Talk 34: What Do We Need to Know to Understand the Deceptions of Our Times?

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Set of 3 Audio CD's

(Duration: 3hrs 17mins) 

Christ left us a most fearful warning: “False Christs and false prophets will arise and will show great signs and wonders, so as to mislead, if possible, even the elect.” In our own times we see even pious Orthodox Christians become confused and deluded by phenomena which appear to be Orthodox. Prophesies, clairvoyance, visions, healings, exorcisms, dreams, and mysterious fragrances are just a few of the phenomena that the pious must test, as Saint John the Evangelist writes, “to see whether they are from God.” Many are even confused about entirely un-Orthodox phenomena: psychics, UFOs, speaking in tongues, ghosts, visions, communication with the dead, astrology, reincarnation, levitation, and so on.

In this talk Father Kosmas explains that without true Orthodox teaching and spirituality it is impossible to detect and avoid these deceptions, many of which are extremely subtle, and all of which have as their aim our separation from God. He especially shows that failing to understand St Paul’s words, “They have a zeal for God, but not according to knowledge” (Rom 10:2), is the main reason why many zealous Orthodox Christians fall into deception.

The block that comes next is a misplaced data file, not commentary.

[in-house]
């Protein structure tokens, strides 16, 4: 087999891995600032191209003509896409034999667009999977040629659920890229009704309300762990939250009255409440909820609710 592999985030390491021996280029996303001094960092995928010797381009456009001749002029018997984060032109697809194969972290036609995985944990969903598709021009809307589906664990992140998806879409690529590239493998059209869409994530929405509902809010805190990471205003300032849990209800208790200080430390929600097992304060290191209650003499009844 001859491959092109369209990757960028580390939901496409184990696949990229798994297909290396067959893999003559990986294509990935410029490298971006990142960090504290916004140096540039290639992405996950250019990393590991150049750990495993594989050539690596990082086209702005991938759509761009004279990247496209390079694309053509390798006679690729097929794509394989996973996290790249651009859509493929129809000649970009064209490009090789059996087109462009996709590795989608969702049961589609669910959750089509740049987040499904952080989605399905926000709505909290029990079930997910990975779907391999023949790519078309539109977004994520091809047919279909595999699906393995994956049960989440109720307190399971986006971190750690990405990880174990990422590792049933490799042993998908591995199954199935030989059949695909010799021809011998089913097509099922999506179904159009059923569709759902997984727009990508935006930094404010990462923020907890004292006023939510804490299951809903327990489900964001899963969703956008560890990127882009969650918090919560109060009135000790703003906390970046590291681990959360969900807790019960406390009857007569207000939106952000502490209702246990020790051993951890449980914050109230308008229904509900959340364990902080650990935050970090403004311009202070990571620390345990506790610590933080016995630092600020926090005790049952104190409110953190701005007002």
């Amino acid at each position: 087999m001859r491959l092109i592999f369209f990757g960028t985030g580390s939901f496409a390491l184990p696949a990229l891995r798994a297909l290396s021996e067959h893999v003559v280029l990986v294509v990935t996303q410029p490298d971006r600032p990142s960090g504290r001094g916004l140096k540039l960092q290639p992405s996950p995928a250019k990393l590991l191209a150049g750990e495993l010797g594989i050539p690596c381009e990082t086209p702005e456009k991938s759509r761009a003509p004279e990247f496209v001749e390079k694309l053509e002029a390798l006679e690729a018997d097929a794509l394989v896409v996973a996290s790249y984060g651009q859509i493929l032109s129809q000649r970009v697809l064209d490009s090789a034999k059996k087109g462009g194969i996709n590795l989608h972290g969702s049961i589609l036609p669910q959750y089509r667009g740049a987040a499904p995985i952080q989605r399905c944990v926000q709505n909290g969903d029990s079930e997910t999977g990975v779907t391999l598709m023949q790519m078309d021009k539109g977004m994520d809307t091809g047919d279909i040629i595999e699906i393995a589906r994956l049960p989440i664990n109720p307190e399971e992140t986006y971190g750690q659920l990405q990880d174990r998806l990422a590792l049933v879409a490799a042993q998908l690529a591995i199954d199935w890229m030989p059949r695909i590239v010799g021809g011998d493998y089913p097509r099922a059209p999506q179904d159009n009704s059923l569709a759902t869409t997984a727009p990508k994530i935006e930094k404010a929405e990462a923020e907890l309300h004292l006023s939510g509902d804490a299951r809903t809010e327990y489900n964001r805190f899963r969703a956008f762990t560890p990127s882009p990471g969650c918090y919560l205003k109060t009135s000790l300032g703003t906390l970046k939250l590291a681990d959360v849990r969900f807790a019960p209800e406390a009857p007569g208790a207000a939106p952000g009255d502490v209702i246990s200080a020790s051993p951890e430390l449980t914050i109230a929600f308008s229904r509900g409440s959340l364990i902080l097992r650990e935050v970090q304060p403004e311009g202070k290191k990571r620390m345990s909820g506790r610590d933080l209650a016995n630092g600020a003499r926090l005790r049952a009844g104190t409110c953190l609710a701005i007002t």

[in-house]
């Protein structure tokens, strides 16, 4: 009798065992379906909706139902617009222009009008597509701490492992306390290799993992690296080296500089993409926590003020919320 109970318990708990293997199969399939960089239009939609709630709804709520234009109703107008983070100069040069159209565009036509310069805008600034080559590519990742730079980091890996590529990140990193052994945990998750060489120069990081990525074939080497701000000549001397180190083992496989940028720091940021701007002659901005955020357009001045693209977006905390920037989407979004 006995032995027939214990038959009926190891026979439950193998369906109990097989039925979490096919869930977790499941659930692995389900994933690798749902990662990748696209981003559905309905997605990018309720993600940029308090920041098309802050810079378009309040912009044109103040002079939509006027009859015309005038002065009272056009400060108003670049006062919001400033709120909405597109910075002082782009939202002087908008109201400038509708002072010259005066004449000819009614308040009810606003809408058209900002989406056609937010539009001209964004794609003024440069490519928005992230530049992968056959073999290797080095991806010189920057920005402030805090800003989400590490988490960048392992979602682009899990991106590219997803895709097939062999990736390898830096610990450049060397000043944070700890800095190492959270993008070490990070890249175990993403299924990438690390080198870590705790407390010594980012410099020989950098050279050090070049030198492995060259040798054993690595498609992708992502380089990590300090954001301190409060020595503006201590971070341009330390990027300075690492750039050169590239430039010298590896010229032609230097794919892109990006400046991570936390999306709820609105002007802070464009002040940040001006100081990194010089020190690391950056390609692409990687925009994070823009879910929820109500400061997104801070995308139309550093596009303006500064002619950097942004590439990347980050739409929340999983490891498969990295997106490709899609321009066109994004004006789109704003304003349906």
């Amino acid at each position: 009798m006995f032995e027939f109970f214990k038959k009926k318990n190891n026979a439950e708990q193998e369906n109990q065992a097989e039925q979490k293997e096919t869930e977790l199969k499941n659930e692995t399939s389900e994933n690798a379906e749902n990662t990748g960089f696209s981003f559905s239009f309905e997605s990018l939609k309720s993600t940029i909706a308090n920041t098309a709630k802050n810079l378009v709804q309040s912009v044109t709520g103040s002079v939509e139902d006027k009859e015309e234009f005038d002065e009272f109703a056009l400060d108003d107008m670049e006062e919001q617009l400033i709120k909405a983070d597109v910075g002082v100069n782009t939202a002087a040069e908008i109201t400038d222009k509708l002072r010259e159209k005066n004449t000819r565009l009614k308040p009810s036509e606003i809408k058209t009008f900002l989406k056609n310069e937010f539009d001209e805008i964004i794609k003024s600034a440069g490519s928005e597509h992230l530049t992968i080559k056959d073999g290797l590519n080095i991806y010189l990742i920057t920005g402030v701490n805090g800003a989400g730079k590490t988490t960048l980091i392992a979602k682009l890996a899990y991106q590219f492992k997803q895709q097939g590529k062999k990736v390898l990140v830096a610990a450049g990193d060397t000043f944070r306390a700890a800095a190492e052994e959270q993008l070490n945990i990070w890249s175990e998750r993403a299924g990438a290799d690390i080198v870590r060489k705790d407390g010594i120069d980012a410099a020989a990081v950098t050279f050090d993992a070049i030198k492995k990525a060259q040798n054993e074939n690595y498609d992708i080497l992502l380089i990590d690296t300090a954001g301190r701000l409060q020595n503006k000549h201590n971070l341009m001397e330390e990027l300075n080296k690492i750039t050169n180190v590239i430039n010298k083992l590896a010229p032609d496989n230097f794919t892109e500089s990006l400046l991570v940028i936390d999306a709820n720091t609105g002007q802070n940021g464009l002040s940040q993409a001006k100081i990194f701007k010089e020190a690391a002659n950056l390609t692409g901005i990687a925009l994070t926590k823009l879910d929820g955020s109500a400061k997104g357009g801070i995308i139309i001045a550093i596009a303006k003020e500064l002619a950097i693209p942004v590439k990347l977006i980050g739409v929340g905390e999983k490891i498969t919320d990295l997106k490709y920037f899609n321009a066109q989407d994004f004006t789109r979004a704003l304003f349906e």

The following questions are also discussed: should we be proud of belonging to the true faith? Why is a lukewarm Orthodox Christian worse than an unbeliever? What was the tragic end of two laymen who gave Orthodox talks? How does one go from monastic novice to drug dealer? Are there monastics who are mediums? What are the signs of a deceived person? What is the difference between self-deception and diabolical deception? Why are there fewer miracles in the Orthodox Church now than in the past?

Other points covered in this talk include: religions that were established as a result of visions; apparitions of “Mary” to children in Roman Catholicism; the visions and stigmata of Francis of Assisi; a deceived young man’s preparations for the coming of the antichrist; a young woman’s experience with a deceived abbess; accounts of Saints Isaac and Nicetas of the Kiev Caves; and a “clairvoyant” octopus.